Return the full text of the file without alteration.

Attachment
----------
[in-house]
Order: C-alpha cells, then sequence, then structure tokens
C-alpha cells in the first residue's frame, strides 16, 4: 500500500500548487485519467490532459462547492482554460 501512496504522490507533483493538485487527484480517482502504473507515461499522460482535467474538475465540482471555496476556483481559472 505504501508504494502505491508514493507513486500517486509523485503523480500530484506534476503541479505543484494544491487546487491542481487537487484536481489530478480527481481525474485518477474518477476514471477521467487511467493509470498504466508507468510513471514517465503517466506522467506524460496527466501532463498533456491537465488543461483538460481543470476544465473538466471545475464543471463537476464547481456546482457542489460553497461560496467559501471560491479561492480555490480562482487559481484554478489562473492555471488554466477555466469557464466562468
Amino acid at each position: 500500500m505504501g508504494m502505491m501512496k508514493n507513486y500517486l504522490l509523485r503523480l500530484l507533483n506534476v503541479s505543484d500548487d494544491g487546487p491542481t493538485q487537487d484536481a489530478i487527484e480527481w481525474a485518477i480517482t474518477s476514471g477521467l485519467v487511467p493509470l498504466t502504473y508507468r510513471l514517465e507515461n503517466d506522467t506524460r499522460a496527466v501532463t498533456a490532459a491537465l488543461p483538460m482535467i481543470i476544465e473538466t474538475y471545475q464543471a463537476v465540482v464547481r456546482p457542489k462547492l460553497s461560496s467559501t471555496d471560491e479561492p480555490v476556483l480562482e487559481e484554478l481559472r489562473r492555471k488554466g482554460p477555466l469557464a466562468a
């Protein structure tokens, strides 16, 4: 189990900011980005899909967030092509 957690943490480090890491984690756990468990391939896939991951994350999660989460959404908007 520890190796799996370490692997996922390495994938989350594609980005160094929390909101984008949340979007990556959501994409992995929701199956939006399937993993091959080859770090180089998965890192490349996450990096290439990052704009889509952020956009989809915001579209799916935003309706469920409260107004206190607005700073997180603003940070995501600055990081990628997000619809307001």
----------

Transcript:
[in-house]
Order: C-alpha cells, then sequence, then structure tokens
C-alpha cells in the first residue's frame, strides 16, 4: 500500500500548487485519467490532459462547492482554460 501512496504522490507533483493538485487527484480517482502504473507515461499522460482535467474538475465540482471555496476556483481559472 505504501508504494502505491508514493507513486500517486509523485503523480500530484506534476503541479505543484494544491487546487491542481487537487484536481489530478480527481481525474485518477474518477476514471477521467487511467493509470498504466508507468510513471514517465503517466506522467506524460496527466501532463498533456491537465488543461483538460481543470476544465473538466471545475464543471463537476464547481456546482457542489460553497461560496467559501471560491479561492480555490480562482487559481484554478489562473492555471488554466477555466469557464466562468
Amino acid at each position: 500500500m505504501g508504494m502505491m501512496k508514493n507513486y500517486l504522490l509523485r503523480l500530484l507533483n506534476v503541479s505543484d500548487d494544491g487546487p491542481t493538485q487537487d484536481a489530478i487527484e480527481w481525474a485518477i480517482t474518477s476514471g477521467l485519467v487511467p493509470l498504466t502504473y508507468r510513471l514517465e507515461n503517466d506522467t506524460r499522460a496527466v501532463t498533456a490532459a491537465l488543461p483538460m482535467i481543470i476544465e473538466t474538475y471545475q464543471a463537476v465540482v464547481r456546482p457542489k462547492l460553497s461560496s467559501t471555496d471560491e479561492p480555490v476556483l480562482e487559481e484554478l481559472r489562473r492555471k488554466g482554460p477555466l469557464a466562468a
């Protein structure tokens, strides 16, 4: 189990900011980005899909967030092509 957690943490480090890491984690756990468990391939896939991951994350999660989460959404908007 520890190796799996370490692997996922390495994938989350594609980005160094929390909101984008949340979007990556959501994409992995929701199956939006399937993993091959080859770090180089998965890192490349996450990096290439990052704009889509952020956009989809915001579209799916935003309706469920409260107004206190607005700073997180603003940070995501600055990081990628997000619809307001």